There are a lot of people who claim to have discovered the perfect “magic wash” — they make it sound like all you have to do is basecoat your model, slop on their “magic wash”, and collect your Gold star.

While they’re not that amazing, they do work well and are especially a good tool for painters who just want to get their models to a good standard as quickly as possible.

One thing they all seem to have in common is using acrylic floor wax as an ingredient. This version comes from the recipe from an article on Dr Faust’s Painting Clinic.

To make these washes you’ll need:

  • Distilled water;
  • Future acrylic floor polish;
  • and your choice of pigment. (I used Formula P3 & Vallejo Game Color inks).

I would recommend inks over paint for these washes, as they seem to give better results.

The scale modelling community has been singing the praises of Future Floor Polish for years — those in the wargaming community seem to love it or hate it. (An employee at one of the larger paint manufacturers told me that the person in charge of formulating their paints absolutely hated it, and their exact quote was “I will not make my paint play nice with your floor wax”).

I find that it can be useful, and is worth keeping a bottle around. (The standard “gunk” mixture that I keep on my desk and use to thin all my paints is a 50/50 mix of Future & water).

Future has recently been rebranded as “Pledge with FUTURE Shine Floor Finish” (which led to a rash of panic attacks on the scale modelling forums — don’t worry, it’s the same stuff as before). It’ll be in the supermarket in the same aisle as the cleaning supplies. If I remember correctly, it was six or seven pounds for a bottle, but again, one bottle should be enough to last you for years.

To make these washes, the recipe is:

  • 1 part Future;
  • 4 parts water;
  • and the desired amount of pigment.

I went ahead and made up several batches of this wash:

Here is the wash after being applied directly to a white-primed model to give you an idea of the effect:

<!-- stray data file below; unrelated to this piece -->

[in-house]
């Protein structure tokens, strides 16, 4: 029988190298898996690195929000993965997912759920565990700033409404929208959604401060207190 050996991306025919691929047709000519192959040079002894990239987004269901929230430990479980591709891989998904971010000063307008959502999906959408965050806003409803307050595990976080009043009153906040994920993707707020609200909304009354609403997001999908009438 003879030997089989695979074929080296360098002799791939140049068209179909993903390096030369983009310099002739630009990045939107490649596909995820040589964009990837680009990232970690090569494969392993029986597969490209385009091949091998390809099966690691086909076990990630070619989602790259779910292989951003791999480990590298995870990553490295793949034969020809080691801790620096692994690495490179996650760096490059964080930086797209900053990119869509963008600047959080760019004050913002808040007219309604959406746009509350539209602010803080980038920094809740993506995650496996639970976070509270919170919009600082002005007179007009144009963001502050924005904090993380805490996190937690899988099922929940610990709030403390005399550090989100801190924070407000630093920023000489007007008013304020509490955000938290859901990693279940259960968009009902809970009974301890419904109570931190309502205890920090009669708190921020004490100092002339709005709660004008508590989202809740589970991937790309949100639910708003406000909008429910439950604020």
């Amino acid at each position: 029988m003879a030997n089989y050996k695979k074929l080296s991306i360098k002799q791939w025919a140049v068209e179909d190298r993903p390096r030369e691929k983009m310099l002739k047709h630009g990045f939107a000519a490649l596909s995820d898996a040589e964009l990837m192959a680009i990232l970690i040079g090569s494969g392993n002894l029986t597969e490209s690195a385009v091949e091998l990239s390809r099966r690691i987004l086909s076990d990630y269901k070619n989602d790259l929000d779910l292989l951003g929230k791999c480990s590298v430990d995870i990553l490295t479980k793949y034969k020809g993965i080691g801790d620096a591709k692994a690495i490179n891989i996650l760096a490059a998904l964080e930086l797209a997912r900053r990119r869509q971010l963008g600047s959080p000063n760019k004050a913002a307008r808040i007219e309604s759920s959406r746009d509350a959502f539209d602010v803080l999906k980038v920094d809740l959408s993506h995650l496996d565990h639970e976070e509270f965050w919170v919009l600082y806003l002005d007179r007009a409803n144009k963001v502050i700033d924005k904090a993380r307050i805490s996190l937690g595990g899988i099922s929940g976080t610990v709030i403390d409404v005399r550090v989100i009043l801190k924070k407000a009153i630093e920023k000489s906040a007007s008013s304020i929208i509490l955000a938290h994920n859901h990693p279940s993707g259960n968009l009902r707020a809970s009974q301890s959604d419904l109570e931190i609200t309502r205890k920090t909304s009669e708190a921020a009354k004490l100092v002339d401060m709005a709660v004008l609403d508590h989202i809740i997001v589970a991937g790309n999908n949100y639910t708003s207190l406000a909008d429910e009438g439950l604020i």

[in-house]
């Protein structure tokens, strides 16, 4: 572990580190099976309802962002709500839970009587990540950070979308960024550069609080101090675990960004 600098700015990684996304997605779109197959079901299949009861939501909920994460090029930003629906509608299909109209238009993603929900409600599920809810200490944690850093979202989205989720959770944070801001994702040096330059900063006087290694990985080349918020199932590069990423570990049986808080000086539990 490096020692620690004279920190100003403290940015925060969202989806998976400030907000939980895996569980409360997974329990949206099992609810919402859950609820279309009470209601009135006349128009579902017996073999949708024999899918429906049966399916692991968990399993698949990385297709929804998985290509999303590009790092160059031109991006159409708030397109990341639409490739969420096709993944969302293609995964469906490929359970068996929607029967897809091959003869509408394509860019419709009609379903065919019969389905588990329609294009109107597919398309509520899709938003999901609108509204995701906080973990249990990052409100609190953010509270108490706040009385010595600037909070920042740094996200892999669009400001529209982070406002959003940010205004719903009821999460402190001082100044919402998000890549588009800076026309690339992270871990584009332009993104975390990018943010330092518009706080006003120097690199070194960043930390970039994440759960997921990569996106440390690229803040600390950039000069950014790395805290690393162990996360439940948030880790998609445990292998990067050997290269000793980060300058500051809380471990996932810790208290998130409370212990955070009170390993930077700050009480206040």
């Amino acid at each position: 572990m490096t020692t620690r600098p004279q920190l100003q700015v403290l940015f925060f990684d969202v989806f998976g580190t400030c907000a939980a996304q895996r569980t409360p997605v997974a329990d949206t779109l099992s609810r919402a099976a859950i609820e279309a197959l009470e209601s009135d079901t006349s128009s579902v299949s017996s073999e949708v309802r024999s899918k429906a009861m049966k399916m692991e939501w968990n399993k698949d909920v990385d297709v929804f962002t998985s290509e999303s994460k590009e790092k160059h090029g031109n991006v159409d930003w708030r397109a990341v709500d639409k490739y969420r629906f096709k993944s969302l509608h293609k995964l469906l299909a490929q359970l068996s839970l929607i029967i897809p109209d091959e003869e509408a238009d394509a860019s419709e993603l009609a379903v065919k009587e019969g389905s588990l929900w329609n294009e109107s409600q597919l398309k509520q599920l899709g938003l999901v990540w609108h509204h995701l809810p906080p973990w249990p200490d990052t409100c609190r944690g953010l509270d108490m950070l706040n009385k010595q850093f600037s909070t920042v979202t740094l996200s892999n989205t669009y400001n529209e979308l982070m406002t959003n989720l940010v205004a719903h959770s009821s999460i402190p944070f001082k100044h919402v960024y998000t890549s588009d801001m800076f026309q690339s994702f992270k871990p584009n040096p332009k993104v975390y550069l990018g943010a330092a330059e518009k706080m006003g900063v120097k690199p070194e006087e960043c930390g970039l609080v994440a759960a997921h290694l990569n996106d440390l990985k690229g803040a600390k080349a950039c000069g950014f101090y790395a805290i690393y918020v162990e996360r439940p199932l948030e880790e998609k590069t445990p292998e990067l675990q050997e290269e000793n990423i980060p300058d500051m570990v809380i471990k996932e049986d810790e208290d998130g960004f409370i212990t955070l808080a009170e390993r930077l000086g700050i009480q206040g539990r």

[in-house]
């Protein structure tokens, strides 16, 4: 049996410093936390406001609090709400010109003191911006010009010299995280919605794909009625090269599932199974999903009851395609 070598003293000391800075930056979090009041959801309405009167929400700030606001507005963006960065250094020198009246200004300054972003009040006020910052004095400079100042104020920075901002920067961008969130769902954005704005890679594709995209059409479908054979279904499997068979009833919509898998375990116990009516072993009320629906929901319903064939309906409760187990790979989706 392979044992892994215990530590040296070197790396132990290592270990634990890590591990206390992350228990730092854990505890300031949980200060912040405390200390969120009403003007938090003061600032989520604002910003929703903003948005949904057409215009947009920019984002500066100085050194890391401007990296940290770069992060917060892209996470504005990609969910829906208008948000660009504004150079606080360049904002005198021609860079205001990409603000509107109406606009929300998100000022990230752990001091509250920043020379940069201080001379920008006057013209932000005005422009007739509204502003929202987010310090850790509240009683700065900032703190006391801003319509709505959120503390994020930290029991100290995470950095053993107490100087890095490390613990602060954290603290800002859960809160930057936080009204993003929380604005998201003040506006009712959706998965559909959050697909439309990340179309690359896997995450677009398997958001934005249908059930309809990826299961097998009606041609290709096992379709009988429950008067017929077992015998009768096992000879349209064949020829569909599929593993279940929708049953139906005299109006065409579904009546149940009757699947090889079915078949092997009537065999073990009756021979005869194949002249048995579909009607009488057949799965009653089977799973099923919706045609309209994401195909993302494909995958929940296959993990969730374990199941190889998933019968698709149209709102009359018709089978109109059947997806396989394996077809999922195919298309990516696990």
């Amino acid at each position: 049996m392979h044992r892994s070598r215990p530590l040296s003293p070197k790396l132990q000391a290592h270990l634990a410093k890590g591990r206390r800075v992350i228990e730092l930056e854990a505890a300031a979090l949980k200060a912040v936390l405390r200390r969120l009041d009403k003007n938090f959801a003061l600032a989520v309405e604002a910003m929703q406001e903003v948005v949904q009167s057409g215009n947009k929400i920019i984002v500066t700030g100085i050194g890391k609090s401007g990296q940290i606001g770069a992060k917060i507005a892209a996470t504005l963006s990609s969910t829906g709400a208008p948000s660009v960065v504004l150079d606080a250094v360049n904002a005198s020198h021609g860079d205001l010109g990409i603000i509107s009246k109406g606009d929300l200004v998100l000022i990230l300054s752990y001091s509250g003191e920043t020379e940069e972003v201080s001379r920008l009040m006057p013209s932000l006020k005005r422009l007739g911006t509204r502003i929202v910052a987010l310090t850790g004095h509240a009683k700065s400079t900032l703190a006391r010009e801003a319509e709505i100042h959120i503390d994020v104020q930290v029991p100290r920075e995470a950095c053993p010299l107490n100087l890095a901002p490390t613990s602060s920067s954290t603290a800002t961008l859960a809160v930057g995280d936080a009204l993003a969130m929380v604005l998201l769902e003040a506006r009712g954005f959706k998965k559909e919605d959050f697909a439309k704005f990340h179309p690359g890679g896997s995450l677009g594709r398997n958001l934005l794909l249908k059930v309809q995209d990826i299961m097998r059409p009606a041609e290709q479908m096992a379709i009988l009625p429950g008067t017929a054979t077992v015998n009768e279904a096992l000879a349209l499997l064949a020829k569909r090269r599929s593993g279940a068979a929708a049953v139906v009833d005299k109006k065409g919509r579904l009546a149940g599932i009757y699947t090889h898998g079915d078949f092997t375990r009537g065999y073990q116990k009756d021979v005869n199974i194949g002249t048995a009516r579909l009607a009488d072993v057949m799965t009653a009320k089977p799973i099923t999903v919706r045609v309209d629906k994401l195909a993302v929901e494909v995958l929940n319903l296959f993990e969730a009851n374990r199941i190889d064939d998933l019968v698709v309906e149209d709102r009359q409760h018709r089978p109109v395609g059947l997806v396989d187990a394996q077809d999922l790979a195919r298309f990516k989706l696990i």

future shine wash

You can see how the wash settles into the crevices but has little effect on high surfaces.

(Don’t forget about gravity, either — I should have laid this model down when I washed it, which would have prevented so much of the wash from running down & off the model. Oops.)

Les’ Wash Recipe

Les Bursley is an extremely talented painter who puts out fantastic YouTube videos that share his painting methods.

A while back he shared his wash recipe and answered many questions about it in this thread at DakkaDakka.

Be advised that this wash is a bit of work to make and requires some expensive components, but just about everyone who has tried it has raved about it.

(If you look at Les’ models, it’s awfully hard to argue with the results).

And again, the number of materials you’ll be buying is enough to make a ridiculous amount of washes — if cost is a big concern, get a couple of friends to contribute and none of you will have to buy washes for years.

To make these washes, you’ll need:

  • The matte medium we talked about earlier;
  • Distilled water;
  • Flow Aid
    This should also be available where you bought the matte medium. Again, it’s kind of pricey (£8 a bottle), but you’ll use very little of it at a time.
  • Acrylic waterproof drawing ink
    These are not the inks sold by model paint manufacturers — they are inks specifically for drawing/calligraphy. They’ll be at the craft store near the sketchbooks, pens, etc. Les states his preferred brand is Daler Rowney Acrylic Artist’s Inks. My local store didn’t have those in stock — you may have to order them online if you want that specific brand. Some people seem to feel that using the Daler Rowney inks is essential, others report good results with other brands (see this forum thread for discussion on this). I recommend looking for the keywords “artist’s ink“, “acrylic“, and “waterproof” on the bottle — if it has all three of these covered, you’re probably good to go.I chose Higgins Black Magic (I actually used to use this in art classes back in my college days) and Speedball Super Pigmented Acrylic calligrapher’s ink.

Warning** This stuff is several orders of magnitude more permanent than anything you’ve painted with before. If you spill this all over the carpet, or on your favourite shirt, or the cat, IT IS NEVER COMING OUT. You have been warned.